China’s National Security Review: A Case Study of a Supermarket Chain
China's national security review regime has largely flown under the radar since it was introduced in 2011. But a recent case involving a foreign-invested supermarket chain, the first since a revamp of the regime's regulatory structure elevated the role of China's powerful central planning agency, has put national security in the spotlight once again.
National security is in vogue. As the United States and its allies continue to dominate headlines with their blacklisting of Huawei and increasingly hostile treatment of Chinese investments, China is now pressing on with its own efforts to bolster national security oversight of foreign investment – and its definition of national security goes far beyond defense.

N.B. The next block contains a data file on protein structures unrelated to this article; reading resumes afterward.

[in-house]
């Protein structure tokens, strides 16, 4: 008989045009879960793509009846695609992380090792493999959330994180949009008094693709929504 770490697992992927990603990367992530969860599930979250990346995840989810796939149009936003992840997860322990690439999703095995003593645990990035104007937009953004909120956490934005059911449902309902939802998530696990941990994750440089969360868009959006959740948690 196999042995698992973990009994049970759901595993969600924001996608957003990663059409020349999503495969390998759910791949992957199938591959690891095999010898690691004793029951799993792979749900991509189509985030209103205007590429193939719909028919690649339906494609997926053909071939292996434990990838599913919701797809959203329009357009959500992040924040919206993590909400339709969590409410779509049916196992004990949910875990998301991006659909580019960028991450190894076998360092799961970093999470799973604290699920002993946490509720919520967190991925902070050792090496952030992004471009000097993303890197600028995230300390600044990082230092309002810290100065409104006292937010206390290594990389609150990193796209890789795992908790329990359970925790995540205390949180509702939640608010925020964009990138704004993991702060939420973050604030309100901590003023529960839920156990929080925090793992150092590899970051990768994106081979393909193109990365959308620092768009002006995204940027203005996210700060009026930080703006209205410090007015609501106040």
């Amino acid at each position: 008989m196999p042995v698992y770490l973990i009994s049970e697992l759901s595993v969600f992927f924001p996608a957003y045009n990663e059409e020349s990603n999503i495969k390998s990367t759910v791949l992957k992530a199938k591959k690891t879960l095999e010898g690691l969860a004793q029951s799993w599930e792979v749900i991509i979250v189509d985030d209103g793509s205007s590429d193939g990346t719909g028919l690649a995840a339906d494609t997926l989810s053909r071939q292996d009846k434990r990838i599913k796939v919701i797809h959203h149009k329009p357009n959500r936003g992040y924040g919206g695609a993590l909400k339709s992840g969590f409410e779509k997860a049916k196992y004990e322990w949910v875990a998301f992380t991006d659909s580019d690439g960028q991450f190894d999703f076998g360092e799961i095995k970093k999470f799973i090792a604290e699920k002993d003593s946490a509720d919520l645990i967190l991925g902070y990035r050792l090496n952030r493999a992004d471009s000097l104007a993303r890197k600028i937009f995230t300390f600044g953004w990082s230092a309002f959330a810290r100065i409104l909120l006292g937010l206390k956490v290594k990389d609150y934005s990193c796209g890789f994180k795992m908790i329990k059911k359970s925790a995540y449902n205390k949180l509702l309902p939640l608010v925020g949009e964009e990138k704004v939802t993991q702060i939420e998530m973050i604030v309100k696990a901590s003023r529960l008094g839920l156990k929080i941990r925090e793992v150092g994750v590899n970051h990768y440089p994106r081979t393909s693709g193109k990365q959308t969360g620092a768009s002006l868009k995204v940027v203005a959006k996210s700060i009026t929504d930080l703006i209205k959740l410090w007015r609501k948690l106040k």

China introduced a national security review (NSR) regime in 2011 but it has received relatively little attention and has seen only a few cases. That is about to change as the National Development and Reform Commission (NDRC) took over earlier this year as the leading agency for the NSR process and will likely ramp up enforcement.
This premium content is reserved for
Law.com International Subscribers.
BENEFITS OF A SUBSCRIPTION INCLUDE:
- Customized news by region including UK, Asia, Europe, Latin America, Middle East, Africa, and North America
- Cutting-edge research such as UK Top 100, China 45, and Asia 50
- Get the inside track on the biggest breaking stories that delve deep into the issues behind the headlines
- Comprehensive coverage of the dynamic legal market from people moves to the major international jurisdictions
- Global view into how legal tech, business of law, in-house and regulatory environments are intersecting worldwide
Already a subscriber? Sign In Now